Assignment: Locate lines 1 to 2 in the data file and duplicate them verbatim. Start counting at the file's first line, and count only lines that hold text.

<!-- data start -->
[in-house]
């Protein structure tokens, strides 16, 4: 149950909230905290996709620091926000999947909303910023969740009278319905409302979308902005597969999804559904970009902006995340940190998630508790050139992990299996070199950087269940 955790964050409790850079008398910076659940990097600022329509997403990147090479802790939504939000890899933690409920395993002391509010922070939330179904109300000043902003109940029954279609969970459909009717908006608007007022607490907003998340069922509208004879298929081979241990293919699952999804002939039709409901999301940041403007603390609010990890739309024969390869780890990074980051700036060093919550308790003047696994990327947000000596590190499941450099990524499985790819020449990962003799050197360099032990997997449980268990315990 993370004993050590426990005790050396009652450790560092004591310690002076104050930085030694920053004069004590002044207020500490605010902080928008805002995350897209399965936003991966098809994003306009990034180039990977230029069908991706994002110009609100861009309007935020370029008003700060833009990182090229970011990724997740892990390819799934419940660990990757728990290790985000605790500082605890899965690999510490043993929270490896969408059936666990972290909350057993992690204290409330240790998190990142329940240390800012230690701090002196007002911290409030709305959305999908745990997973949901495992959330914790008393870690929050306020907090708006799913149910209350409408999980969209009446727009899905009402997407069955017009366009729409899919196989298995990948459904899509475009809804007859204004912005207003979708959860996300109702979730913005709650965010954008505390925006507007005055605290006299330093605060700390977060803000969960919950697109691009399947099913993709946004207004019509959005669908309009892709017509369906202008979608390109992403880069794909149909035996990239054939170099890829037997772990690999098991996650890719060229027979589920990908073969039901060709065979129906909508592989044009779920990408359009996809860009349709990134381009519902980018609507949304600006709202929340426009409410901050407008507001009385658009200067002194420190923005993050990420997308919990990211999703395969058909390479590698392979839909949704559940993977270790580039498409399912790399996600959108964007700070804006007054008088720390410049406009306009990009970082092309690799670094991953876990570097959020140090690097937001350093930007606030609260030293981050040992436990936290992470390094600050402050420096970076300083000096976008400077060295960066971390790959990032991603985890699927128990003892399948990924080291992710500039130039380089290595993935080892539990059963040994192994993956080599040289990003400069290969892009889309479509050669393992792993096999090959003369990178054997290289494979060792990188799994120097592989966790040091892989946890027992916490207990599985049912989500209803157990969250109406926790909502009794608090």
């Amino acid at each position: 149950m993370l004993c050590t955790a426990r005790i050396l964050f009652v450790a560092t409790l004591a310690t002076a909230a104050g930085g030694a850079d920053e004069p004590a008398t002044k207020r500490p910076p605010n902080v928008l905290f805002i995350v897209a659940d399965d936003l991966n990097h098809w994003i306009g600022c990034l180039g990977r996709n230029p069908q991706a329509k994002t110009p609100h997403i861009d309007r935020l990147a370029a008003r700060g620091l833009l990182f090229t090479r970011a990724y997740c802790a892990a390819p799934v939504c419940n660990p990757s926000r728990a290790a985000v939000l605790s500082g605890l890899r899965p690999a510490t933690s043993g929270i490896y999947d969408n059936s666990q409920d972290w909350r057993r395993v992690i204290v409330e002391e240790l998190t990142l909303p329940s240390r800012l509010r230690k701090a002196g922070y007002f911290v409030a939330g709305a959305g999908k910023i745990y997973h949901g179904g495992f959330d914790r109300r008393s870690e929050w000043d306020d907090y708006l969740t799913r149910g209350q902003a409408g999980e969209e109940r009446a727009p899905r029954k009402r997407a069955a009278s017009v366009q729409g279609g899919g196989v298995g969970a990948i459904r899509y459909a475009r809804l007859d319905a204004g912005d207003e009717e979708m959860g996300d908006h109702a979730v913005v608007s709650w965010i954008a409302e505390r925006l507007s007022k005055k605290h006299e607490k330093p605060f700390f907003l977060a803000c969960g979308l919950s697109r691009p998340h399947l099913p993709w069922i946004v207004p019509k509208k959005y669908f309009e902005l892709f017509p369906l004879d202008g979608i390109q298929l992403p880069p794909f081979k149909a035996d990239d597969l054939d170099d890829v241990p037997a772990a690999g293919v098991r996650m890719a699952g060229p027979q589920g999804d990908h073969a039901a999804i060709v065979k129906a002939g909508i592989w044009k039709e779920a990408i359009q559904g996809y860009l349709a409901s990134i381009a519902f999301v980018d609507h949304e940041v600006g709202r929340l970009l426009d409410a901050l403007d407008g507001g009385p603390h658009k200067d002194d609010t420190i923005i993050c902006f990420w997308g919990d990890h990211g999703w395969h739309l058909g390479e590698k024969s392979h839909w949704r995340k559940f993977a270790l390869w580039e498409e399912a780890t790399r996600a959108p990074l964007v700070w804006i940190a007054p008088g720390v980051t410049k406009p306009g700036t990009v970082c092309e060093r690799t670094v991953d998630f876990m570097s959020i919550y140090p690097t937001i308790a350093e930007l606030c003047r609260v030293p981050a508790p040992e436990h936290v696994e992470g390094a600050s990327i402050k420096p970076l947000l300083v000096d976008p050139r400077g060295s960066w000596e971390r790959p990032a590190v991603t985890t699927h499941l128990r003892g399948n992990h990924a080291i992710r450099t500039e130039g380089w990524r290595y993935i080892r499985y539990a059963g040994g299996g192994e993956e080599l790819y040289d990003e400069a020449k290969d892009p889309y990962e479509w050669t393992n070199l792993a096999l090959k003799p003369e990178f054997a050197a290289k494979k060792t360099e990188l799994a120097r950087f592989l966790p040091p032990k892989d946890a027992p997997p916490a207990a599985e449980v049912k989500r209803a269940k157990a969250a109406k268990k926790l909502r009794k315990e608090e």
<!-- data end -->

[in-house]
């Protein structure tokens, strides 16, 4: 149950909230905290996709620091926000999947909303910023969740009278319905409302979308902005597969999804559904970009902006995340940190998630508790050139992990299996070199950087269940 955790964050409790850079008398910076659940990097600022329509997403990147090479802790939504939000890899933690409920395993002391509010922070939330179904109300000043902003109940029954279609969970459909009717908006608007007022607490907003998340069922509208004879298929081979241990293919699952999804002939039709409901999301940041403007603390609010990890739309024969390869780890990074980051700036060093919550308790003047696994990327947000000596590190499941450099990524499985790819020449990962003799050197360099032990997997449980268990315990 993370004993050590426990005790050396009652450790560092004591310690002076104050930085030694920053004069004590002044207020500490605010902080928008805002995350897209399965936003991966098809994003306009990034180039990977230029069908991706994002110009609100861009309007935020370029008003700060833009990182090229970011990724997740892990390819799934419940660990990757728990290790985000605790500082605890899965690999510490043993929270490896969408059936666990972290909350057993992690204290409330240790998190990142329940240390800012230690701090002196007002911290409030709305959305999908745990997973949901495992959330914790008393870690929050306020907090708006799913149910209350409408999980969209009446727009899905009402997407069955017009366009729409899919196989298995990948459904899509475009809804007859204004912005207003979708959860996300109702979730913005709650965010954008505390925006507007005055605290006299330093605060700390977060803000969960919950697109691009399947099913993709946004207004019509959005669908309009892709017509369906202008979608390109992403880069794909149909035996990239054939170099890829037997772990690999098991996650890719060229027979589920990908073969039901060709065979129906909508592989044009779920990408359009996809860009349709990134381009519902980018609507949304600006709202929340426009409410901050407008507001009385658009200067002194420190923005993050990420997308919990990211999703395969058909390479590698392979839909949704559940993977270790580039498409399912790399996600959108964007700070804006007054008088720390410049406009306009990009970082092309690799670094991953876990570097959020140090690097937001350093930007606030609260030293981050040992436990936290992470390094600050402050420096970076300083000096976008400077060295960066971390790959990032991603985890699927128990003892399948990924080291992710500039130039380089290595993935080892539990059963040994192994993956080599040289990003400069290969892009889309479509050669393992792993096999090959003369990178054997290289494979060792990188799994120097592989966790040091892989946890027992916490207990599985049912989500209803157990969250109406926790909502009794608090």